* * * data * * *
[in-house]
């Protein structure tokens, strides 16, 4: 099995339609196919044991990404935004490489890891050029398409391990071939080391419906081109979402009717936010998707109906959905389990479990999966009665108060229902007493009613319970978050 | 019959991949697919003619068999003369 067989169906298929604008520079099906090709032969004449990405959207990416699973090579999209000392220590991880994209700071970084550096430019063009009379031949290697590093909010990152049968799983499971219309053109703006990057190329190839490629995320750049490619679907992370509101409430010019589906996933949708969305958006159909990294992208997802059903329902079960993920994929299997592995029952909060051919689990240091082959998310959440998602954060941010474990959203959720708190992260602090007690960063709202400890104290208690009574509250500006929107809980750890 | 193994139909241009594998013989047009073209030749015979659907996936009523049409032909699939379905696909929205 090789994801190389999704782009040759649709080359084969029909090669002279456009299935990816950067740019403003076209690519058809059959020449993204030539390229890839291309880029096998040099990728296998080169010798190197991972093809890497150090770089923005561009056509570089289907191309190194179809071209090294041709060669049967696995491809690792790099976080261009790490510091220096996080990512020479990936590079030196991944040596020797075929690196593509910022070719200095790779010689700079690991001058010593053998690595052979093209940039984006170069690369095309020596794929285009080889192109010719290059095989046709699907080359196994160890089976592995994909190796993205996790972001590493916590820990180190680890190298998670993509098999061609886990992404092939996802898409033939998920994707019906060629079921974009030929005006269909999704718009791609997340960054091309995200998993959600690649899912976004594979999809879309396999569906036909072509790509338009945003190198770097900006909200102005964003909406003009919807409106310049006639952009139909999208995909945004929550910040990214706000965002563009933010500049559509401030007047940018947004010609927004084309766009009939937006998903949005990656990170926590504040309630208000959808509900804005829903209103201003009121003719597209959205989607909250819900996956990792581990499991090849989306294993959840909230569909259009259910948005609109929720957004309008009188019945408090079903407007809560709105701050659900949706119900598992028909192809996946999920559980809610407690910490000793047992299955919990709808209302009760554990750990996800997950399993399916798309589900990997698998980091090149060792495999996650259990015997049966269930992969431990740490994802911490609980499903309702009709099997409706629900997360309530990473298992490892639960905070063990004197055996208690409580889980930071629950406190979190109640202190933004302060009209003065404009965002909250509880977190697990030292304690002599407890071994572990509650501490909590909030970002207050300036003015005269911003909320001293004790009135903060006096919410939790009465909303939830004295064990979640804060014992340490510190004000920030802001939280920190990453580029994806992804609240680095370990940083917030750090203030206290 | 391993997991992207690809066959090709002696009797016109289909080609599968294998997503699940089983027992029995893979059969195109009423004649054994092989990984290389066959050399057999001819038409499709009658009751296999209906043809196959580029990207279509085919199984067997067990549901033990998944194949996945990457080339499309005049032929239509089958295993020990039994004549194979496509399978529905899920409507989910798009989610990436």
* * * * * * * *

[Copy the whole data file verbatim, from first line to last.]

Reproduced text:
[in-house]
């Protein structure tokens, strides 16, 4: 099995339609196919044991990404935004490489890891050029398409391990071939080391419906081109979402009717936010998707109906959905389990479990999966009665108060229902007493009613319970978050 | 019959991949697919003619068999003369 067989169906298929604008520079099906090709032969004449990405959207990416699973090579999209000392220590991880994209700071970084550096430019063009009379031949290697590093909010990152049968799983499971219309053109703006990057190329190839490629995320750049490619679907992370509101409430010019589906996933949708969305958006159909990294992208997802059903329902079960993920994929299997592995029952909060051919689990240091082959998310959440998602954060941010474990959203959720708190992260602090007690960063709202400890104290208690009574509250500006929107809980750890 | 193994139909241009594998013989047009073209030749015979659907996936009523049409032909699939379905696909929205 090789994801190389999704782009040759649709080359084969029909090669002279456009299935990816950067740019403003076209690519058809059959020449993204030539390229890839291309880029096998040099990728296998080169010798190197991972093809890497150090770089923005561009056509570089289907191309190194179809071209090294041709060669049967696995491809690792790099976080261009790490510091220096996080990512020479990936590079030196991944040596020797075929690196593509910022070719200095790779010689700079690991001058010593053998690595052979093209940039984006170069690369095309020596794929285009080889192109010719290059095989046709699907080359196994160890089976592995994909190796993205996790972001590493916590820990180190680890190298998670993509098999061609886990992404092939996802898409033939998920994707019906060629079921974009030929005006269909999704718009791609997340960054091309995200998993959600690649899912976004594979999809879309396999569906036909072509790509338009945003190198770097900006909200102005964003909406003009919807409106310049006639952009139909999208995909945004929550910040990214706000965002563009933010500049559509401030007047940018947004010609927004084309766009009939937006998903949005990656990170926590504040309630208000959808509900804005829903209103201003009121003719597209959205989607909250819900996956990792581990499991090849989306294993959840909230569909259009259910948005609109929720957004309008009188019945408090079903407007809560709105701050659900949706119900598992028909192809996946999920559980809610407690910490000793047992299955919990709808209302009760554990750990996800997950399993399916798309589900990997698998980091090149060792495999996650259990015997049966269930992969431990740490994802911490609980499903309702009709099997409706629900997360309530990473298992490892639960905070063990004197055996208690409580889980930071629950406190979190109640202190933004302060009209003065404009965002909250509880977190697990030292304690002599407890071994572990509650501490909590909030970002207050300036003015005269911003909320001293004790009135903060006096919410939790009465909303939830004295064990979640804060014992340490510190004000920030802001939280920190990453580029994806992804609240680095370990940083917030750090203030206290 | 391993997991992207690809066959090709002696009797016109289909080609599968294998997503699940089983027992029995893979059969195109009423004649054994092989990984290389066959050399057999001819038409499709009658009751296999209906043809196959580029990207279509085919199984067997067990549901033990998944194949996945990457080339499309005049032929239509089958295993020990039994004549194979496509399978529905899920409507989910798009989610990436």